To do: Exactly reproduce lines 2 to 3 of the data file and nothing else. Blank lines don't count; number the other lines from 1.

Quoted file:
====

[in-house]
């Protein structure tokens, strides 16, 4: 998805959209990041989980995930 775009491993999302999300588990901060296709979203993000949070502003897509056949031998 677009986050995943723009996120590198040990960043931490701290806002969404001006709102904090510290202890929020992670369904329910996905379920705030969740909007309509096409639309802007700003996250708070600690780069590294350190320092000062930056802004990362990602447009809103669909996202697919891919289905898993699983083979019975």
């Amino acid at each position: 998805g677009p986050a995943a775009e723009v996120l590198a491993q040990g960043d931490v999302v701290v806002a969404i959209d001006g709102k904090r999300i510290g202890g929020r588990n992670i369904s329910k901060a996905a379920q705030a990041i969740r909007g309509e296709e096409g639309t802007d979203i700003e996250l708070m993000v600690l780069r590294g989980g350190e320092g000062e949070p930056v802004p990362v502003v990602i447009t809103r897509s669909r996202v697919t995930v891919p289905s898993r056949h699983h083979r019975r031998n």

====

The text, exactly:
């Protein structure tokens, strides 16, 4: 998805959209990041989980995930 775009491993999302999300588990901060296709979203993000949070502003897509056949031998 677009986050995943723009996120590198040990960043931490701290806002969404001006709102904090510290202890929020992670369904329910996905379920705030969740909007309509096409639309802007700003996250708070600690780069590294350190320092000062930056802004990362990602447009809103669909996202697919891919289905898993699983083979019975």
């Amino acid at each position: 998805g677009p986050a995943a775009e723009v996120l590198a491993q040990g960043d931490v999302v701290v806002a969404i959209d001006g709102k904090r999300i510290g202890g929020r588990n992670i369904s329910k901060a996905a379920q705030a990041i969740r909007g309509e296709e096409g639309t802007d979203i700003e996250l708070m993000v600690l780069r590294g989980g350190e320092g000062e949070p930056v802004p990362v502003v990602i447009t809103r897509s669909r996202v697919t995930v891919p289905s898993r056949h699983h083979r019975r031998n």